Santa Monica unveiled the city’s newest sculpture this week ahead of Sunday’s grand opening celebration of Historic Belmar Park.
Residents driving down 4th Street towards Pico Avenue Tuesday afternoon caught a clear glimpse of “A Resurrection in Four Stanzas,” an outdoor exhibition created by artist April Banks that seeks to illustrate the stories and dreams of the Santa Monicans who were displaced from the city.
Banks’ sculpture imitates the architectural style of a shotgun house, which was a prominent structure in the Belmar community that thrived in the first half of the 20th century before the City of Santa Monica took control through eminent domain in the 1950s to build the Civic Center.
“This is definitely about bringing awareness of this neighborhood because there are so few people who know that this history exists, so I thought it was important to do something monumental,” Banks said, detailing how she imagines locals wandering throughout the structure.
The piece is located just outside of the new Civic Center Multipurpose Sports Field and accompanies interpretive text panels that will display different texts and images depending on the direction of the sun.
The panels were researched and written by Historian Alison R. Jefferson, but residents like Janeen Jackson, Kathleen Benjamin, Robbie Jones and others on the Belmar History + Art Community Advisory Committee also met with the community to find the tales and historical archives that illuminate the history of the neighborhood’s favorite businesses, places of worship and underrepresented stories of its community members.
“This project is amazing because it is about acknowledgment, accountability, action and restoration for our community. It just means so much for the city to decide to help make this happen, and I think it really speaks volumes to our Black community in Santa Monica,” Benjamin said during Tuesday’s unveiling. “It’s interesting that it’s called ‘A Resurrection in Four Stanzas,’ because it resurrects our history and gives us a stronger foundation going forward.”
There are residents alive today who remember losing their home in the 1950s, Benjamin added as she thanked the city’s Cultural Affairs Manager Shannon Daut and Interim City Manager Lane Dilg for giving the project a chance to come to life.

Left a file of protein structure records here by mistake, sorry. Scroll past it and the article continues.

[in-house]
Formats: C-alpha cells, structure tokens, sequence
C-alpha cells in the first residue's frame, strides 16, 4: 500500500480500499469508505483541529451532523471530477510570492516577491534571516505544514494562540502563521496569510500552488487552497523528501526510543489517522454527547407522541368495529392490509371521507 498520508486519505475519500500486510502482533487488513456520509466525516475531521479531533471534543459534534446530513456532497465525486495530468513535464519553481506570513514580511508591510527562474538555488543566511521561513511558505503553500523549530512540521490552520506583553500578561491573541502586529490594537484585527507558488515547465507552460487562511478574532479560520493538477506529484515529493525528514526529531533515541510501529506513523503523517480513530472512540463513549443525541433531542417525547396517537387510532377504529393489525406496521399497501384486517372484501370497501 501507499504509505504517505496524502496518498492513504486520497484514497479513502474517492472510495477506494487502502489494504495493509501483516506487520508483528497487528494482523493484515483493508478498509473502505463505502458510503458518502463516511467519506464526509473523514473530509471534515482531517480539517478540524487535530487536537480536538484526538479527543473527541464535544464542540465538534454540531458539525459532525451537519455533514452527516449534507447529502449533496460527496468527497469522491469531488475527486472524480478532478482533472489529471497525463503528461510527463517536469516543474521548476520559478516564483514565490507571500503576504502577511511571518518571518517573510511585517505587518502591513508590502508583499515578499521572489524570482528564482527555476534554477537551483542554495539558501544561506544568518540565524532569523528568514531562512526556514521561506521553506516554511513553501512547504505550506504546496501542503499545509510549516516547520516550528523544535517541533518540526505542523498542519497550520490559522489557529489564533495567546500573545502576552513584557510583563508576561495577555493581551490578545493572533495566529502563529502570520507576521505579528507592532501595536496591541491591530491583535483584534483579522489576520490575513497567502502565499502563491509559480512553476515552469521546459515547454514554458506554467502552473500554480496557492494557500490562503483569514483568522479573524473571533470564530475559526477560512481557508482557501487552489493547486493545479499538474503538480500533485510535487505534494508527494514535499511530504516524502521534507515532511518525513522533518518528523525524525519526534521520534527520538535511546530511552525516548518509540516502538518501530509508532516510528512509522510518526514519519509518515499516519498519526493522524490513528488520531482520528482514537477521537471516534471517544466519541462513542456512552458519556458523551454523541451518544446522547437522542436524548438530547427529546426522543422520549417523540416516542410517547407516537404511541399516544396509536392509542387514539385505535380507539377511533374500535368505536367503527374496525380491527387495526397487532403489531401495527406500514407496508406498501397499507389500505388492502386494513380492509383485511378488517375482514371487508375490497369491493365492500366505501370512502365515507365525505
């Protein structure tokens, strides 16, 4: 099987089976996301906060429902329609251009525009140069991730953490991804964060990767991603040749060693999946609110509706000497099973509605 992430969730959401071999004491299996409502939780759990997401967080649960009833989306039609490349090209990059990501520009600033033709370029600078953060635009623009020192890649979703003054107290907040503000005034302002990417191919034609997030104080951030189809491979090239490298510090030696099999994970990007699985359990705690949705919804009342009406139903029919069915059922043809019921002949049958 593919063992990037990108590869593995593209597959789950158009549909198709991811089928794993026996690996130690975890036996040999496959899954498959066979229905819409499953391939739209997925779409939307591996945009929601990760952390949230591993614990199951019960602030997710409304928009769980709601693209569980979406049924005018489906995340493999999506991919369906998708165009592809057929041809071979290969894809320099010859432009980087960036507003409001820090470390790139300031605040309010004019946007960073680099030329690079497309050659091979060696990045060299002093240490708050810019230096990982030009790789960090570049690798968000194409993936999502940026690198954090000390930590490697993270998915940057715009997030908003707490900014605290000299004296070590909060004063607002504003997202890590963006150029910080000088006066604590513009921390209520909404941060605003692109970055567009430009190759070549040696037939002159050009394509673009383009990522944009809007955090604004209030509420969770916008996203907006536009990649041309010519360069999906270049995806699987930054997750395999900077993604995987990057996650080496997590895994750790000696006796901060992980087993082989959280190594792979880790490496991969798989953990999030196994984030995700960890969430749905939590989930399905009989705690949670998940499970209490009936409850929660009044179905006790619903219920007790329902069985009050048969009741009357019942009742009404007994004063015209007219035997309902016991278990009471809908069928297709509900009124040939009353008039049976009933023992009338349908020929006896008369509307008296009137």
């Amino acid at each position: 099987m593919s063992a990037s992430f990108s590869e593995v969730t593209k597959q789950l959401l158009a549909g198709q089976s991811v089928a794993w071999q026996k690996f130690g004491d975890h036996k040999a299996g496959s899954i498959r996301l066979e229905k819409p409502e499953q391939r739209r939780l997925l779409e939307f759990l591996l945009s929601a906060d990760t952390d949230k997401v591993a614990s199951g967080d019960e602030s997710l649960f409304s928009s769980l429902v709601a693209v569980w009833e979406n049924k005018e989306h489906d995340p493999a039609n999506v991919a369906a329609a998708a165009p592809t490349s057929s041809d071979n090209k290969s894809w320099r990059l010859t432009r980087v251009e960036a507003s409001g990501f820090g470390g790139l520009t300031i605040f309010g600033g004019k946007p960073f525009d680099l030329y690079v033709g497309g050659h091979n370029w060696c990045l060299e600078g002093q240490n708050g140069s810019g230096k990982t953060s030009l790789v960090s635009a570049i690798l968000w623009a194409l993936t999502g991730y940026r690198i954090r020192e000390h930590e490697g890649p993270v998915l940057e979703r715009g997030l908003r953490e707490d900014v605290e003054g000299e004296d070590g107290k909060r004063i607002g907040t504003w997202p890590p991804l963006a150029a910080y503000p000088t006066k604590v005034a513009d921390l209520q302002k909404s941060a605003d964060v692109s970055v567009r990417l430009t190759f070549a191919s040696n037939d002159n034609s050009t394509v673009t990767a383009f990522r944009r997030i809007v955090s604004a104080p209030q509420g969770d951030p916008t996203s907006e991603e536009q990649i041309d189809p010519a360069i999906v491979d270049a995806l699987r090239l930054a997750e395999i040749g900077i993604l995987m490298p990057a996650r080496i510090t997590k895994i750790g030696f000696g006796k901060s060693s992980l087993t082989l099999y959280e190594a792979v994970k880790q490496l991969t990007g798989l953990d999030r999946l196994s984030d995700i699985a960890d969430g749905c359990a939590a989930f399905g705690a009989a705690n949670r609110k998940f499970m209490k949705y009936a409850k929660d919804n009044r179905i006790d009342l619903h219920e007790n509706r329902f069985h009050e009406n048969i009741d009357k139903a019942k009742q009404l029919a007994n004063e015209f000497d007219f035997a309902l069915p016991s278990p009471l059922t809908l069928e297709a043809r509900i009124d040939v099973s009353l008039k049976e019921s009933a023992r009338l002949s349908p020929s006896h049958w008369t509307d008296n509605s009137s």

“We were just standing here, staring across our street, thinking that’s our high school and going, ‘Wow,’” Jones said. “I never imagined anything like this happening in my life, so I thank everybody involved who helped make it happen.”
Dilg downplayed her role in the matter Tuesday, stating the work was done by the community.
“It’s incredibly exciting to see this open because it reflects years of community engagement and years of community activism from those who wanted to see additional public space in Santa Monica,” Dilg said, “and for those who have been saying for a long time, ‘We need to do more to recognize and lift up our Black community in Santa Monica.’”
Benjamin interjected to say Dilg’s “cohesive nature” helped bring many of the project’s different stakeholders together to inspire art and find a common perspective.
Cohesion is probably the most powerful aspect of the project, Dilg added. “When our community comes together, we can do extraordinary things that really model how we can look at your history, how we can reflect on it and how we can really draw from that to create positive energy for the future.”
Speaking of the future, Sunday’s virtual event will include the burial of a Time Capsule that will remain at the entryway of the sculpture until June 19, 2070.
City leaders invited residents to register for the virtual grand opening celebration by visiting santamonica.gov/historicbelmarpark, before saying visitors are welcomed to come view the sculpture, interpretive texts at Historic Belmar Park in a safe manner when they are comfortable to do so.